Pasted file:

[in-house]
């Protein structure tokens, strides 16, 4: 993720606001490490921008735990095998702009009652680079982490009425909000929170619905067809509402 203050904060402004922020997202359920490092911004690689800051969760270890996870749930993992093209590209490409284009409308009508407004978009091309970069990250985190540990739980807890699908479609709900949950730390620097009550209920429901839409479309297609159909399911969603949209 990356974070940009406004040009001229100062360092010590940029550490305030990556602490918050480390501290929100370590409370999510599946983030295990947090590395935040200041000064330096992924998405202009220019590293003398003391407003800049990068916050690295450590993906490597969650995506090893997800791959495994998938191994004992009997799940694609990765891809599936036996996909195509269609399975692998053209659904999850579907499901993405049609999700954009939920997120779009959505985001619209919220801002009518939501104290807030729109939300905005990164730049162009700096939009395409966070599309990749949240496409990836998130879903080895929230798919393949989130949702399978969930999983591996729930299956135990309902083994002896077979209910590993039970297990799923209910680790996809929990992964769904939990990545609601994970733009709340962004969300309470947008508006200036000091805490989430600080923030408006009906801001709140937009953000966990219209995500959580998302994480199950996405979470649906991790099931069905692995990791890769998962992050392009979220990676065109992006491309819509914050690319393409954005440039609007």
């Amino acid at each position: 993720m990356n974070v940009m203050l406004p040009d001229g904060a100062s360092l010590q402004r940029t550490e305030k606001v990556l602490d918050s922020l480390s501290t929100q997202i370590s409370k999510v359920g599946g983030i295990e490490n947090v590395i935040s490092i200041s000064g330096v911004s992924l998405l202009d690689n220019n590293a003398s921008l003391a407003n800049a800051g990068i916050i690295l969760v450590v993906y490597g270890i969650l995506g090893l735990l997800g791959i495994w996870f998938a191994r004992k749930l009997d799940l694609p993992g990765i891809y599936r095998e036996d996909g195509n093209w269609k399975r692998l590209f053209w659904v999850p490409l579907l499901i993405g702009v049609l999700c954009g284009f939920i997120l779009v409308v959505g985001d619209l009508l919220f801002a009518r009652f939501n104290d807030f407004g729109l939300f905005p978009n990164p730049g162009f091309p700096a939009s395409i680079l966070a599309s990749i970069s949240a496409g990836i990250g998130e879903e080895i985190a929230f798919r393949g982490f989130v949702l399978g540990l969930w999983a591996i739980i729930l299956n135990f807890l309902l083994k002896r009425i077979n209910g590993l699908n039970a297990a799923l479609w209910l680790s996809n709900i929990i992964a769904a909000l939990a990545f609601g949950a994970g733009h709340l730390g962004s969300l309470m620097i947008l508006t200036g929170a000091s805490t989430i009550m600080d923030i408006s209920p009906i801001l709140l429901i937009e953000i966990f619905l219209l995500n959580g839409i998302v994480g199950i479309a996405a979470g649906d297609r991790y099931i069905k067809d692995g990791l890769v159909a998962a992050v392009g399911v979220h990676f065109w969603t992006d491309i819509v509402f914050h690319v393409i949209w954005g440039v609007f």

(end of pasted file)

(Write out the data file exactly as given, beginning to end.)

[in-house]
């Protein structure tokens, strides 16, 4: 993720606001490490921008735990095998702009009652680079982490009425909000929170619905067809509402 203050904060402004922020997202359920490092911004690689800051969760270890996870749930993992093209590209490409284009409308009508407004978009091309970069990250985190540990739980807890699908479609709900949950730390620097009550209920429901839409479309297609159909399911969603949209 990356974070940009406004040009001229100062360092010590940029550490305030990556602490918050480390501290929100370590409370999510599946983030295990947090590395935040200041000064330096992924998405202009220019590293003398003391407003800049990068916050690295450590993906490597969650995506090893997800791959495994998938191994004992009997799940694609990765891809599936036996996909195509269609399975692998053209659904999850579907499901993405049609999700954009939920997120779009959505985001619209919220801002009518939501104290807030729109939300905005990164730049162009700096939009395409966070599309990749949240496409990836998130879903080895929230798919393949989130949702399978969930999983591996729930299956135990309902083994002896077979209910590993039970297990799923209910680790996809929990992964769904939990990545609601994970733009709340962004969300309470947008508006200036000091805490989430600080923030408006009906801001709140937009953000966990219209995500959580998302994480199950996405979470649906991790099931069905692995990791890769998962992050392009979220990676065109992006491309819509914050690319393409954005440039609007």
């Amino acid at each position: 993720m990356n974070v940009m203050l406004p040009d001229g904060a100062s360092l010590q402004r940029t550490e305030k606001v990556l602490d918050s922020l480390s501290t929100q997202i370590s409370k999510v359920g599946g983030i295990e490490n947090v590395i935040s490092i200041s000064g330096v911004s992924l998405l202009d690689n220019n590293a003398s921008l003391a407003n800049a800051g990068i916050i690295l969760v450590v993906y490597g270890i969650l995506g090893l735990l997800g791959i495994w996870f998938a191994r004992k749930l009997d799940l694609p993992g990765i891809y599936r095998e036996d996909g195509n093209w269609k399975r692998l590209f053209w659904v999850p490409l579907l499901i993405g702009v049609l999700c954009g284009f939920i997120l779009v409308v959505g985001d619209l009508l919220f801002a009518r009652f939501n104290d807030f407004g729109l939300f905005p978009n990164p730049g162009f091309p700096a939009s395409i680079l966070a599309s990749i970069s949240a496409g990836i990250g998130e879903e080895i985190a929230f798919r393949g982490f989130v949702l399978g540990l969930w999983a591996i739980i729930l299956n135990f807890l309902l083994k002896r009425i077979n209910g590993l699908n039970a297990a799923l479609w209910l680790s996809n709900i929990i992964a769904a909000l939990a990545f609601g949950a994970g733009h709340l730390g962004s969300l309470m620097i947008l508006t200036g929170a000091s805490t989430i009550m600080d923030i408006s209920p009906i801001l709140l429901i937009e953000i966990f619905l219209l995500n959580g839409i998302v994480g199950i479309a996405a979470g649906d297609r991790y099931i069905k067809d692995g990791l890769v159909a998962a992050v392009g399911v979220h990676f065109w969603t992006d491309i819509v509402f914050h690319v393409i949209w954005g440039v609007f």